The future is cashless and corporates need to up their game in security

Research showed that Britain is on its way to become a cashless society in a matter of couple decades only. Despite the convenience in carrying zero cash in your pocket, preparing for this reality is a challenge which needs to be addressed by corporates and merchants from now. New regulations coming into force soon will demand a change of practices in corporations to ensure more security.

A recent research from Gala Casino showed a decrease of almost 20% in the number of cash transactions in the UK throughout the last ten years. Payments UK is predicting that within four years, the quantity of non-cash transactions will outnumber notes and coins payments.

It does not come as a big surprise then, that , by 2043, Britain is expected to be a cashless society, relying completely on card payments and online transactions – and possibly other payment methods yet to come.

The numbers on connected gadgets also point in the same direction. In 2016, there were 6.4 billion connected gadgets worldwide. This number is expected to jump to 24 billion in 2020, according to Business Insider. In the corporate sector, by 2018, 45% of fast-growing companies will have fewer staff than instances of smart machines. And by 2020, 85% of customer interactions will be handled without a human.

A great factor motivating this shift is contactless technology and easier online payment processes. Yet, this move towards no cash payments could be even bigger if the two greatest concerns of users were addressed more efficiently: Fraud (61%) and reliance on technology (45%)

As transactions are being taken onto online and tech platforms exclusively, the risk of frauds and data theft increases. Regulations are coming into force aiming to prevent and reduce damages, yet, keeping up with all the requirements is not an easy task and needs to be done carefully.

Neira Jones is a payment security expert and non-Executive Director of Secure Trading’s security partner Cognosec AB, a Nasdaq listed cybersecurity company based in Sweden. Neira spoke with IG on the effect of new regulations on corporates and what being cashless implies for the security of payments. Watch her interview below:

https://www.youtube.com/watch?v=bg0KwYLsYuo&t=2s

The regulations regarding payment and data security are numerous and they must be analysed carefully to avoid silos: PCI, PSD2, GDPR, e-Privacy Directive, NIS Directive, to name but a few. They concern different factors within the payment and data security sector but they all share the same goal of building stronger and more prepared platforms in corporates.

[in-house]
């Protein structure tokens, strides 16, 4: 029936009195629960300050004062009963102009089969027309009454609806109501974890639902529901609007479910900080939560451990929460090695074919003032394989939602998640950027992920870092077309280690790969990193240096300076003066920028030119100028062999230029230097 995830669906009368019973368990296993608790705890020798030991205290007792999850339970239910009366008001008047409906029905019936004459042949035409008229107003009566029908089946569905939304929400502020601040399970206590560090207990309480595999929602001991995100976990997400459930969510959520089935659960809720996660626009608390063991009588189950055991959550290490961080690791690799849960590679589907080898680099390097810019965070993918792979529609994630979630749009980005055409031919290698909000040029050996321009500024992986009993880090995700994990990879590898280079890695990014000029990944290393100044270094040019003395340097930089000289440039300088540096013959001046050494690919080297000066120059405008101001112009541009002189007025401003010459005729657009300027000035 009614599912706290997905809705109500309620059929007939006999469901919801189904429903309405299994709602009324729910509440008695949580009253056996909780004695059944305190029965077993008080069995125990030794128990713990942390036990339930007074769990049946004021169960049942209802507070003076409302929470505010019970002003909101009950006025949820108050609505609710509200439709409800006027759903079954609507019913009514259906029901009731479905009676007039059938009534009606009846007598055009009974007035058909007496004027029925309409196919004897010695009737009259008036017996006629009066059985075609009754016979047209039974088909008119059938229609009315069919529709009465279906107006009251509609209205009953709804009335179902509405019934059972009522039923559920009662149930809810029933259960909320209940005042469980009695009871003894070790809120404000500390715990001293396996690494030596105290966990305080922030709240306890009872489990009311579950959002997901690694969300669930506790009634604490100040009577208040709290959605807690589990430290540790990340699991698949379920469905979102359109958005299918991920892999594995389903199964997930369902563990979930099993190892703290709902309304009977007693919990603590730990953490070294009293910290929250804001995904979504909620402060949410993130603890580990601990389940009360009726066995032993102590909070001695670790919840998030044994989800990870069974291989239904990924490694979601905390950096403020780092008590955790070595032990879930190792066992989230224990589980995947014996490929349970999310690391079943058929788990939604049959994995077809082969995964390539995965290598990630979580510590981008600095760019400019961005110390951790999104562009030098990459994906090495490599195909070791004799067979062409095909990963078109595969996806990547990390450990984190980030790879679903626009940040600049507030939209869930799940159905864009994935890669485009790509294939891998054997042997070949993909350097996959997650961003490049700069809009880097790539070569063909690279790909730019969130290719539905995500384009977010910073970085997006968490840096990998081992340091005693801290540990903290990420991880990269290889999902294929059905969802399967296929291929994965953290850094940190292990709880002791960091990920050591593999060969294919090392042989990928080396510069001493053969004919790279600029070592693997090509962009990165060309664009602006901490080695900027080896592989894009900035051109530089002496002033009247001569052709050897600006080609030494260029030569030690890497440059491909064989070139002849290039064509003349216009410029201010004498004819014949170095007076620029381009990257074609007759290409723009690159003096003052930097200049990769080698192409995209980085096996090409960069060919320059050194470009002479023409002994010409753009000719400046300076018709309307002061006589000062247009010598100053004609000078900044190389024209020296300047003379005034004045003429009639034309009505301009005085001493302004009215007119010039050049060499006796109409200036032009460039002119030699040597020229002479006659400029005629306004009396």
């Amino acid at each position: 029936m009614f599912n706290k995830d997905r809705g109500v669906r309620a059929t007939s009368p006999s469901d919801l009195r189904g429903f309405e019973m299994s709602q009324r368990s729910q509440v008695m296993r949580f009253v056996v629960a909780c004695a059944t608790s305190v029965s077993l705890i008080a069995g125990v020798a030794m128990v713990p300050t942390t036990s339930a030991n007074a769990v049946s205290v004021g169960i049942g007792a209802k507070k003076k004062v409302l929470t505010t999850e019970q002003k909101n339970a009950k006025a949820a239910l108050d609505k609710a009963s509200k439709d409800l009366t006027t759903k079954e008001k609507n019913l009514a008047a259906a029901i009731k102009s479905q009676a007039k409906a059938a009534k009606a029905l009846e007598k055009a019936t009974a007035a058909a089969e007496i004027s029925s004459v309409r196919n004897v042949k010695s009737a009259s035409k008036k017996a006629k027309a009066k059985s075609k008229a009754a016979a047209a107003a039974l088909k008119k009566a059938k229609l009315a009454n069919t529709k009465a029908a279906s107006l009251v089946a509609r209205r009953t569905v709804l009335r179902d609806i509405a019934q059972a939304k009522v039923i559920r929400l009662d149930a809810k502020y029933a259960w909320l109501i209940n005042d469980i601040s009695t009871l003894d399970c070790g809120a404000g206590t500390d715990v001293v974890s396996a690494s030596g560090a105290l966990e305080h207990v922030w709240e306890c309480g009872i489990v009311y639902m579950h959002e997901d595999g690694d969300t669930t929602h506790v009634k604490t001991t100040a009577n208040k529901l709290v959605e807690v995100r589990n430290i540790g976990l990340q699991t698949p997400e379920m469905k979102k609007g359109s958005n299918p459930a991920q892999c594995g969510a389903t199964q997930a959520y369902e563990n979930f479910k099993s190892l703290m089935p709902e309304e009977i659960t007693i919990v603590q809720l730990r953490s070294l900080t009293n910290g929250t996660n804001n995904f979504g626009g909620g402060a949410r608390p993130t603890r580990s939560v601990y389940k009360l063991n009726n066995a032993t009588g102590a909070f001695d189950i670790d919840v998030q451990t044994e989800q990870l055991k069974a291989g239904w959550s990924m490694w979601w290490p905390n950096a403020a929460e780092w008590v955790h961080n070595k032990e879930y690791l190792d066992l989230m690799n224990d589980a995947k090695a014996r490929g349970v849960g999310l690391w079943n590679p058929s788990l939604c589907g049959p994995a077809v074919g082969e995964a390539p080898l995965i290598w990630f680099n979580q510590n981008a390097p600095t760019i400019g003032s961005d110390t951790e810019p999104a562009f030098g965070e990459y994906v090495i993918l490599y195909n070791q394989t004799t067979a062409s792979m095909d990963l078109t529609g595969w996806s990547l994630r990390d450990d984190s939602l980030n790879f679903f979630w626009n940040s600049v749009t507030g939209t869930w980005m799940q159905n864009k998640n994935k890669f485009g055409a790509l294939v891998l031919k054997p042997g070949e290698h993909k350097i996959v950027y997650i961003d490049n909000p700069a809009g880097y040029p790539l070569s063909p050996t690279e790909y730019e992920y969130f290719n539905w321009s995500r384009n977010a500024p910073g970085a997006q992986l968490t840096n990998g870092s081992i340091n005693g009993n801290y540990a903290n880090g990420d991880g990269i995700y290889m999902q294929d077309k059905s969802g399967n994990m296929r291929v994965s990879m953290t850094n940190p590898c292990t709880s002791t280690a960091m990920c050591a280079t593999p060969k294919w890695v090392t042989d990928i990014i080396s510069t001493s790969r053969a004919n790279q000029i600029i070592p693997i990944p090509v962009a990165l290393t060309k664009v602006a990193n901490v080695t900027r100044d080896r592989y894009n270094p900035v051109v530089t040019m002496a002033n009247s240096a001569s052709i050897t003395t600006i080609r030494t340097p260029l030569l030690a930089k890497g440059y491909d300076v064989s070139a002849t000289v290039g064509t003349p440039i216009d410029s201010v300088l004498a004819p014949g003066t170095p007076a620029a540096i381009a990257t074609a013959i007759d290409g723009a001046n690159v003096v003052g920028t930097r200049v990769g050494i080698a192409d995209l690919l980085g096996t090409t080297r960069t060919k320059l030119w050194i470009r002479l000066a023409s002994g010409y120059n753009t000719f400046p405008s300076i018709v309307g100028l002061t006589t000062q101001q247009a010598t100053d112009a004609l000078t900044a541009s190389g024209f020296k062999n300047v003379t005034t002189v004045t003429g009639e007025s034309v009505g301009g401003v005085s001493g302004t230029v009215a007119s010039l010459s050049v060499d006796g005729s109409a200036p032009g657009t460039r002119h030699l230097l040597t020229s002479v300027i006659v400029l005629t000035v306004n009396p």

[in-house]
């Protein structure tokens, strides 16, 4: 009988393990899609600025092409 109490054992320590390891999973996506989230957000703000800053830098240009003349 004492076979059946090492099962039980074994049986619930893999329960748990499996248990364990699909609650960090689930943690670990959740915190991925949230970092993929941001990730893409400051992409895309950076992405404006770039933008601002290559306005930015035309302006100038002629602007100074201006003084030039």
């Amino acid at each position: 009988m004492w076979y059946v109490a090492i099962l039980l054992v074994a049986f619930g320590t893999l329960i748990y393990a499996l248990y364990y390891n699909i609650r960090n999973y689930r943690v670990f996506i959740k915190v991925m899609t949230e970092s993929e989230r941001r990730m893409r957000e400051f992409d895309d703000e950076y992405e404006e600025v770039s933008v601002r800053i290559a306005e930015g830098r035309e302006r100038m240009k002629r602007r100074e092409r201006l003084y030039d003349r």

At the moment, reports show that companies are not taking security as seriously as they should. According to the CITY AM, a Deloitte report concluded that only five percent of FTSE companies have cyber security advisors on their boards, which evidence the lack of preparation from companies to address and prevent frauds and ultimately, protect clients and third parties.

On top of that, companies have been showing poor security practices regarding the protection of customers’ information. Sixty-five percent of organisations clear their customer data only once a year; have no clearing processes in place at all, or simply don’t know how often their data is cleared.

There are steps that need to be followed by merchants and corporates in order to ensure compliance with the regulations and provide maximum security. Firstly, businesses need to have deep understanding of the regulations in their sector. Secondly, a very important measure to be taken is the appointment of a Data Protection Officer (DPO) within corporations’ teams. The DPO is the person who will take care specifically of data safety procedures. The DPO should establish two programmes: Staff Data Protection, which is tailored specifically to address the fragilities inside the company’s environment; and a Supply Chain Review programme. On top of that, corporations are encouraged to classify their data according to which processing basis applies to each category, for example: a consent.

Neira Jones is chairing the conference ‘Unlocking the Power of Data: The Future of Smarter Payments’ on March 22nd in London. The event is hosted by Payments UK and Tech UK and will bring experts to debate the reality and issues of a data-driven economy. Contact Secure Trading to discuss your payments security.